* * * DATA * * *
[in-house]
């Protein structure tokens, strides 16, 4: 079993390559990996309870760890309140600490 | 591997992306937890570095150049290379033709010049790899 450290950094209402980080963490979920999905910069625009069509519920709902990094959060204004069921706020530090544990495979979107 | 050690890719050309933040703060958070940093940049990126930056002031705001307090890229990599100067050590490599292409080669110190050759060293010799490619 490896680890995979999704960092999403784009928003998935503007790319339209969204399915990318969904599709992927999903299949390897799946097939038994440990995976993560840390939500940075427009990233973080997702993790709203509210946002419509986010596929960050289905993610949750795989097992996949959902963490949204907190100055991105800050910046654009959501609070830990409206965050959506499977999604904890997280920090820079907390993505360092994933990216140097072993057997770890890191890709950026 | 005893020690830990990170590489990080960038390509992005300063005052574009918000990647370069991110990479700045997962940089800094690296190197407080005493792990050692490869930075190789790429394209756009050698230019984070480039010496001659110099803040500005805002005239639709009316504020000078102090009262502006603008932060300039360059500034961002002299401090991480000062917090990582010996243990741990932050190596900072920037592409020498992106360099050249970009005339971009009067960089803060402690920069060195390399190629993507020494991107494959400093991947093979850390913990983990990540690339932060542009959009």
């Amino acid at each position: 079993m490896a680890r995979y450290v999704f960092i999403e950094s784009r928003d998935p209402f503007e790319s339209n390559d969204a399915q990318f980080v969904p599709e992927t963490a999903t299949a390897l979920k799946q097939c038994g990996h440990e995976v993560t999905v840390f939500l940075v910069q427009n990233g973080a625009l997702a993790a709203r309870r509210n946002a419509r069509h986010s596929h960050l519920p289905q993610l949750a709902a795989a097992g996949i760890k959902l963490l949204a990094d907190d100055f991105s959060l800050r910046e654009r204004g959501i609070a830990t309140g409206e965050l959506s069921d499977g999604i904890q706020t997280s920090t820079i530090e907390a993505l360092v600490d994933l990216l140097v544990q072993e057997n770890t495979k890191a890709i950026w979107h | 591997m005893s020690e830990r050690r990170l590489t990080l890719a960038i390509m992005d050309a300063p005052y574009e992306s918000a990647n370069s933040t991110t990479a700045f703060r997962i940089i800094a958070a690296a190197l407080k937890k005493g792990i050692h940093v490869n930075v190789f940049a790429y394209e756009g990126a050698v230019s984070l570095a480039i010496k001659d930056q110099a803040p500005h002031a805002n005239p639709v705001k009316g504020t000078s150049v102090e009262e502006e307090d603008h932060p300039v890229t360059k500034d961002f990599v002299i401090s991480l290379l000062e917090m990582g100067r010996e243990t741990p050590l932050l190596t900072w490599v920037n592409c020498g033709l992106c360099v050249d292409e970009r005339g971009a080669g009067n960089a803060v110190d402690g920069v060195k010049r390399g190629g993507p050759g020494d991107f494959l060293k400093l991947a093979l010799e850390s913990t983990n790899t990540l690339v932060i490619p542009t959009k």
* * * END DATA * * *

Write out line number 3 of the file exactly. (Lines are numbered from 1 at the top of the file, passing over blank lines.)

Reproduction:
């Amino acid at each position: 079993m490896a680890r995979y450290v999704f960092i999403e950094s784009r928003d998935p209402f503007e790319s339209n390559d969204a399915q990318f980080v969904p599709e992927t963490a999903t299949a390897l979920k799946q097939c038994g990996h440990e995976v993560t999905v840390f939500l940075v910069q427009n990233g973080a625009l997702a993790a709203r309870r509210n946002a419509r069509h986010s596929h960050l519920p289905q993610l949750a709902a795989a097992g996949i760890k959902l963490l949204a990094d907190d100055f991105s959060l800050r910046e654009r204004g959501i609070a830990t309140g409206e965050l959506s069921d499977g999604i904890q706020t997280s920090t820079i530090e907390a993505l360092v600490d994933l990216l140097v544990q072993e057997n770890t495979k890191a890709i950026w979107h | 591997m005893s020690e830990r050690r990170l590489t990080l890719a960038i390509m992005d050309a300063p005052y574009e992306s918000a990647n370069s933040t991110t990479a700045f703060r997962i940089i800094a958070a690296a190197l407080k937890k005493g792990i050692h940093v490869n930075v190789f940049a790429y394209e756009g990126a050698v230019s984070l570095a480039i010496k001659d930056q110099a803040p500005h002031a805002n005239p639709v705001k009316g504020t000078s150049v102090e009262e502006e307090d603008h932060p300039v890229t360059k500034d961002f990599v002299i401090s991480l290379l000062e917090m990582g100067r010996e243990t741990p050590l932050l190596t900072w490599v920037n592409c020498g033709l992106c360099v050249d292409e970009r005339g971009a080669g009067n960089a803060v110190d402690g920069v060195k010049r390399g190629g993507p050759g020494d991107f494959l060293k400093l991947a093979l010799e850390s913990t983990n790899t990540l690339v932060i490619p542009t959009k």